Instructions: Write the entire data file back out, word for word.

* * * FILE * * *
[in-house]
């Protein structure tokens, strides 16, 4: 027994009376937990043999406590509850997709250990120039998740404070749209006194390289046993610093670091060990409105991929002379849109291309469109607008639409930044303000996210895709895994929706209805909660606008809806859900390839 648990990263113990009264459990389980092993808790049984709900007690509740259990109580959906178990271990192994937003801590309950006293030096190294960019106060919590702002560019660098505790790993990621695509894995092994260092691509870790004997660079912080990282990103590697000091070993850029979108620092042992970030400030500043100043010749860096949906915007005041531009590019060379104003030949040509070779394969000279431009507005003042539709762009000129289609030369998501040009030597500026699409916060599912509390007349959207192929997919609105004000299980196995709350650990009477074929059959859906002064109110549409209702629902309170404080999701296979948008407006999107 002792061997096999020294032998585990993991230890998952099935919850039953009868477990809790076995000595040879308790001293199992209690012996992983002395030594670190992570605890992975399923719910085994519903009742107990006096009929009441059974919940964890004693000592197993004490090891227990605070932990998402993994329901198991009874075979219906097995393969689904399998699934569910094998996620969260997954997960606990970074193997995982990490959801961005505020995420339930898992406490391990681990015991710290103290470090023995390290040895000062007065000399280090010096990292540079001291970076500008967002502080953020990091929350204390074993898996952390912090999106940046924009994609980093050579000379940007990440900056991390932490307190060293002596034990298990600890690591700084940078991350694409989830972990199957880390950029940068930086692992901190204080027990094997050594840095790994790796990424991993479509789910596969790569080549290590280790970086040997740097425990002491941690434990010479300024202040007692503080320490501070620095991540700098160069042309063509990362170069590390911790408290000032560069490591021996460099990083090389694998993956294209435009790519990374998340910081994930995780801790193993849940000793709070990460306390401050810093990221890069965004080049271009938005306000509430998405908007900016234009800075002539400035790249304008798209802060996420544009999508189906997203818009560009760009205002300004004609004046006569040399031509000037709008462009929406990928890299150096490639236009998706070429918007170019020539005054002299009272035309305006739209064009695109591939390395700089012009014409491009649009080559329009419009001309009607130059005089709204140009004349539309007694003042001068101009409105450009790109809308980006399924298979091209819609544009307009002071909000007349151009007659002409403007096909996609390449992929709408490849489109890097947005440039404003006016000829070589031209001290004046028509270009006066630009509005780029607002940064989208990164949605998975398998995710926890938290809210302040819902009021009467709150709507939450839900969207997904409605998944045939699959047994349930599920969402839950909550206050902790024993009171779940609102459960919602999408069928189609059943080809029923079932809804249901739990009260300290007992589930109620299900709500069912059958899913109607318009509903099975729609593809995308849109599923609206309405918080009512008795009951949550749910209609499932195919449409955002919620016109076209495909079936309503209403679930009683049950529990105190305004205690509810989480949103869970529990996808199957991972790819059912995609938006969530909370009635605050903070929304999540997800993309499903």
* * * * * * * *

[in-house]
């Protein structure tokens, strides 16, 4: 027994009376937990043999406590509850997709250990120039998740404070749209006194390289046993610093670091060990409105991929002379849109291309469109607008639409930044303000996210895709895994929706209805909660606008809806859900390839 648990990263113990009264459990389980092993808790049984709900007690509740259990109580959906178990271990192994937003801590309950006293030096190294960019106060919590702002560019660098505790790993990621695509894995092994260092691509870790004997660079912080990282990103590697000091070993850029979108620092042992970030400030500043100043010749860096949906915007005041531009590019060379104003030949040509070779394969000279431009507005003042539709762009000129289609030369998501040009030597500026699409916060599912509390007349959207192929997919609105004000299980196995709350650990009477074929059959859906002064109110549409209702629902309170404080999701296979948008407006999107 002792061997096999020294032998585990993991230890998952099935919850039953009868477990809790076995000595040879308790001293199992209690012996992983002395030594670190992570605890992975399923719910085994519903009742107990006096009929009441059974919940964890004693000592197993004490090891227990605070932990998402993994329901198991009874075979219906097995393969689904399998699934569910094998996620969260997954997960606990970074193997995982990490959801961005505020995420339930898992406490391990681990015991710290103290470090023995390290040895000062007065000399280090010096990292540079001291970076500008967002502080953020990091929350204390074993898996952390912090999106940046924009994609980093050579000379940007990440900056991390932490307190060293002596034990298990600890690591700084940078991350694409989830972990199957880390950029940068930086692992901190204080027990094997050594840095790994790796990424991993479509789910596969790569080549290590280790970086040997740097425990002491941690434990010479300024202040007692503080320490501070620095991540700098160069042309063509990362170069590390911790408290000032560069490591021996460099990083090389694998993956294209435009790519990374998340910081994930995780801790193993849940000793709070990460306390401050810093990221890069965004080049271009938005306000509430998405908007900016234009800075002539400035790249304008798209802060996420544009999508189906997203818009560009760009205002300004004609004046006569040399031509000037709008462009929406990928890299150096490639236009998706070429918007170019020539005054002299009272035309305006739209064009695109591939390395700089012009014409491009649009080559329009419009001309009607130059005089709204140009004349539309007694003042001068101009409105450009790109809308980006399924298979091209819609544009307009002071909000007349151009007659002409403007096909996609390449992929709408490849489109890097947005440039404003006016000829070589031209001290004046028509270009006066630009509005780029607002940064989208990164949605998975398998995710926890938290809210302040819902009021009467709150709507939450839900969207997904409605998944045939699959047994349930599920969402839950909550206050902790024993009171779940609102459960919602999408069928189609059943080809029923079932809804249901739990009260300290007992589930109620299900709500069912059958899913109607318009509903099975729609593809995308849109599923609206309405918080009512008795009951949550749910209609499932195919449409955002919620016109076209495909079936309503209403679930009683049950529990105190305004205690509810989480949103869970529990996808199957991972790819059912995609938006969530909370009635605050903070929304999540997800993309499903």